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The Theme of Fate in Solzhenitsyn's August 1914

Kevin Windle
1972 Slavic Review: Interdisciplinary Quarterly of Russian, Eurasian, and East European Studies  
"Truth, Beauty, Good, Evil: ethical imperatives," runs the line that Innokentii Volodin finds in his mother's papers on the day of his arrest. As ever, these are the aims to which Alexander Solzhenitsyn aspires in his latest novel. His account of the events in East Prussia as World War I begins is more than an extensive compilation of historical facts, more than their transmutation into fictional form. It is an attempt to capture the truth about certain elusive laws governing the movement and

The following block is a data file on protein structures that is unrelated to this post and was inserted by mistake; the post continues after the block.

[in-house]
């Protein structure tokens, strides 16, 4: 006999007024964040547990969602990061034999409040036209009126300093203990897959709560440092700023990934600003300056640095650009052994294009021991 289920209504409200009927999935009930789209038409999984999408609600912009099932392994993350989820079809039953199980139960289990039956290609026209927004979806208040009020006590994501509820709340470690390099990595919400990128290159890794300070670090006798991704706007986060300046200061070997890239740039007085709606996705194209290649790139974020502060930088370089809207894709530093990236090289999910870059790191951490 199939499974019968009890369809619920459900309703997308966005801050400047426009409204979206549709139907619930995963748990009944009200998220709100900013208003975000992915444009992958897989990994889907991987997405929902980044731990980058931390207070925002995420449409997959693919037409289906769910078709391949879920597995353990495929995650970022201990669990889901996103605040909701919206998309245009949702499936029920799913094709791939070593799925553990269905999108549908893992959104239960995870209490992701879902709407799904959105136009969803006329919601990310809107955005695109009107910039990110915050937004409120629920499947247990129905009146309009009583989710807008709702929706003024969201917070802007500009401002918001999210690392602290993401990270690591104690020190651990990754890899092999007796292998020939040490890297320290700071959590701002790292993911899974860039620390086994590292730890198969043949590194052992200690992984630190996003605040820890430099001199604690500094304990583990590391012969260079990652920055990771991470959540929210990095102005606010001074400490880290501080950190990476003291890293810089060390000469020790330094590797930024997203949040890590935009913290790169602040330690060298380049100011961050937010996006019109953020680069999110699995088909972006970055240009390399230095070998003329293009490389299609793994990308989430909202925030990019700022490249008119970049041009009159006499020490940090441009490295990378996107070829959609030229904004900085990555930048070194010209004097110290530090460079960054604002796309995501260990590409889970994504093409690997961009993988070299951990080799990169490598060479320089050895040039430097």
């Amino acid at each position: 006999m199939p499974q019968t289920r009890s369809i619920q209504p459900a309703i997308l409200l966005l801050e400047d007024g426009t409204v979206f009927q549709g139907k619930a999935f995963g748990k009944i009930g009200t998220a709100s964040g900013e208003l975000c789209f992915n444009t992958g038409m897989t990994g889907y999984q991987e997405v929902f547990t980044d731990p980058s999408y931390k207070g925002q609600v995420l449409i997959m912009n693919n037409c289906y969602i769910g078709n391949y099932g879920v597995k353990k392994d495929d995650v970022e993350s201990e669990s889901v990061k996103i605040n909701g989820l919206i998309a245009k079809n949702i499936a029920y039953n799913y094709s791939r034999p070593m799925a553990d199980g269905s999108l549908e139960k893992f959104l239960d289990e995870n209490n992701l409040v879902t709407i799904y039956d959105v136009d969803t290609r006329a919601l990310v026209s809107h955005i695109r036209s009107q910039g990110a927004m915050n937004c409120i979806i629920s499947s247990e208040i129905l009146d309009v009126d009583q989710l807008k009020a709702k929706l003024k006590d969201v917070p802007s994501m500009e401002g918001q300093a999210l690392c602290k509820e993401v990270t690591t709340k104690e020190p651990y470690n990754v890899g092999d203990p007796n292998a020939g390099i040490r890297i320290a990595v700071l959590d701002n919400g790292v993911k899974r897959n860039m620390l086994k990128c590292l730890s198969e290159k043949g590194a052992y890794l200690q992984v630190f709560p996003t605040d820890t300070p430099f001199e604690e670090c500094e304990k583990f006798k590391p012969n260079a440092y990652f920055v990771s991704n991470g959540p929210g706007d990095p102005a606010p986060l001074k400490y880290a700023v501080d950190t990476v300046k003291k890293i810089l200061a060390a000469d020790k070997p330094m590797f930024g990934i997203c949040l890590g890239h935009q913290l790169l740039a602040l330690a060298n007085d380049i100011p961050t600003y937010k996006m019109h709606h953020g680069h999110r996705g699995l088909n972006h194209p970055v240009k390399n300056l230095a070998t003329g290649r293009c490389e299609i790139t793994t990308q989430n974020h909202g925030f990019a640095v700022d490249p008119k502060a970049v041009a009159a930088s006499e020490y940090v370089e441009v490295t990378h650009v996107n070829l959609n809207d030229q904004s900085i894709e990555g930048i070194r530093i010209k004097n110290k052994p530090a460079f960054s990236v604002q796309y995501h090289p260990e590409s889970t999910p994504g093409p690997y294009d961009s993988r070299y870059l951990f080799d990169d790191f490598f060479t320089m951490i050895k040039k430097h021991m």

more » ... the movement and development of human society, best observed in times of crisis. In War and Peace Tolstoy attempted to expound and test a philosophy of history. Solzhenitsyn's purpose in August 1914 is substantially the same. Some comparison of the two works is inevitable.
doi:10.2307/2494341 fatcat:ei5wncow4nbsfgrwxtvdjclm6m